Betting on Power at Casino Morongo
The new casino on Interstate 15 heading toward Palm Springs, CA, rises from the desert like a neon monolith set in an oasis. The $250-million Casino Morongo, built by the Morongo Band of Mission Indians to replace their two-story, traditional-looking boxy casino, delivers spectacularly on the image of Las Vegas casinos.
Enter via a winding driveway, park in a large sprawling garage, and walk a few steps into a vast circular space filled with bank upon bank of flashing, musical machines that will satisfy the cravings of any gambler. Four restaurants snuggle into the back reaches of the room. A hotel rises in the 27 floors above.
The visitor will see no utility distribution poles in the nearby landscape. All this sound and light (and heating and cooling) is powered by an 8-MW cogeneration plant tucked back behind the large parking structure.
Headquartered in Banning, 20 miles west of Palm Springs and 90 minutes east of Los Angeles, the 32,000-acre Morongo Band reservation was established in 1865 and is home to about 400 tribal members.
Tom Linton, the Morongo Band’s director of planning and economic development, said cogeneration is an environmentally friendly technology and gives the tribe a reliable source of energy. Being completely independent of the state’s electrical grid serves its interest in self-sufficiency, he says. “And it means that our power supply is not at risk from rolling blackouts or some of the other impacts from heavy usage in other parts of the state.”
Practical reasons also drove the decision. The Morongo Band’s first casino experienced low-voltage outages on a regular basis. Furthermore, by being independent of the utility grid, the tribe avoids the expense of paying for utility infrastructure to connect the new casino to the utility’s distribution system. The new building also avoided departed-load charges by never having taken service from Southern California Edison.
Furthermore, the tribe wants to diversify its assets and not rely solely on gambling income. The original casino was built in 1983 and became one of the largest Indian government gaming facilities in California. The proceeds from that casino allowed the tribe to build the new casino as well as create other business opportunities.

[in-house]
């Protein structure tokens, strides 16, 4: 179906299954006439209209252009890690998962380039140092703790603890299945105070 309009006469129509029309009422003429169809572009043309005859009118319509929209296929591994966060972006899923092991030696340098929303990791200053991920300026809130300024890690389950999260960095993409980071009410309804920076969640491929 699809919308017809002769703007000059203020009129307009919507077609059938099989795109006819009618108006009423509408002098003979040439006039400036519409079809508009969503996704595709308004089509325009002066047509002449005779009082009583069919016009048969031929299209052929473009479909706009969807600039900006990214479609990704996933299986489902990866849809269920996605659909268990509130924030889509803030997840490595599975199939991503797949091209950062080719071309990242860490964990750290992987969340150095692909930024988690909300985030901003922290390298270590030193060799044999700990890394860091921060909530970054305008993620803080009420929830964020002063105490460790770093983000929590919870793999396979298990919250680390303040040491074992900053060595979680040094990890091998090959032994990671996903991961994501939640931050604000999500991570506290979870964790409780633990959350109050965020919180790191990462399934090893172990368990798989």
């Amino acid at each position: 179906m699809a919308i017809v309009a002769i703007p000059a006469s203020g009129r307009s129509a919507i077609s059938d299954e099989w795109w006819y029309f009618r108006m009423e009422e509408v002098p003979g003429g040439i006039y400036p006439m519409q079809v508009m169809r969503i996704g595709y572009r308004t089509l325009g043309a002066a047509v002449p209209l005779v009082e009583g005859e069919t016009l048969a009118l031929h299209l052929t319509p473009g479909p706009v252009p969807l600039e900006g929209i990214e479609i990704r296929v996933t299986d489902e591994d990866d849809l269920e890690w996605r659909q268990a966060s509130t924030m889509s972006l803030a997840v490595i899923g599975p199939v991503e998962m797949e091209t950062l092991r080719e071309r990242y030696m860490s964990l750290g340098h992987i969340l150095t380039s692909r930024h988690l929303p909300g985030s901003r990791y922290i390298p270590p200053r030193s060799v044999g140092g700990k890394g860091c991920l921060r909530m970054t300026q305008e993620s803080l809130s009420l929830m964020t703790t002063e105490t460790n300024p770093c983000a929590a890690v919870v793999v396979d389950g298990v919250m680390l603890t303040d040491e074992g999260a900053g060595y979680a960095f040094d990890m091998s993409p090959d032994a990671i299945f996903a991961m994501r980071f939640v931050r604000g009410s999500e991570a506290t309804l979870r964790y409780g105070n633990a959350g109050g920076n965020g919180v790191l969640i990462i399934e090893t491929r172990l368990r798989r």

The tribe built a $26-million water bottling plant in 2003 after purchasing spring water rights for $3 million from a local water district. Arrowhead Mountain Spring Water operates the plant. A 3-MW cogeneration plant was later added to provide adequate power. In addition, the tribe constructed their own wastewater treatment plant to serve the casino.
By 2003, the Morongo organization was the largest employer in the San Gorgonio Pass, with over 1,500 employees, including 200 at the water bottling plant.
In line with this philosophy of independence and diversity, leaders of the Morongo Band knew when they hired EMCOR Energy & Technologies---a unit of EMCOR Group Inc., headquartered in Norwalk, CT---that they wanted a cogeneration plant to be grid-independent and they wanted it to be in commercial operation within 12 months---in time for the Casino opening in November 2004. EMCOR did indeed meet the deadline. The final tab for the plant and the heating and cooling system: $16 million.
Working quickly, the two sides signed a letter of intent in four weeks. Equipment was ordered three weeks after that. The final design/build contract ensured that EMCOR would operate the plant for 10 years once it was in operation. This influenced the design/build plan, says David Holden, EMCOR’s regional director in the Anaheim, CA, office. “If I build for the owner, I’m contractually bound to make the plant work on day one. But knowing I have to live with what I build for the next 10 years, I have no incentive to go low-cost, because it will haunt me as an operator.”
Knowing that, Holden said his choices included adding such things as redundant pumps, and choosing to invest in the brand of controls he is comfortable with rather than the lowest-cost control system.
The technical requirements dictating the design elements for off-grid operation included generation redundancy, fuel redundancy, and temporary construction power. Holden described the design parameters. The peak electrical load for the 28-story hotel tower, casino, and spa complex was estimated at 4.62 MW; the minimum electrical load was estimated at 3 MW, with an average load of 3.62 MW; and the new cooling system must have chilled water capacity of 3,600 tons with a 2,400-ton peak load.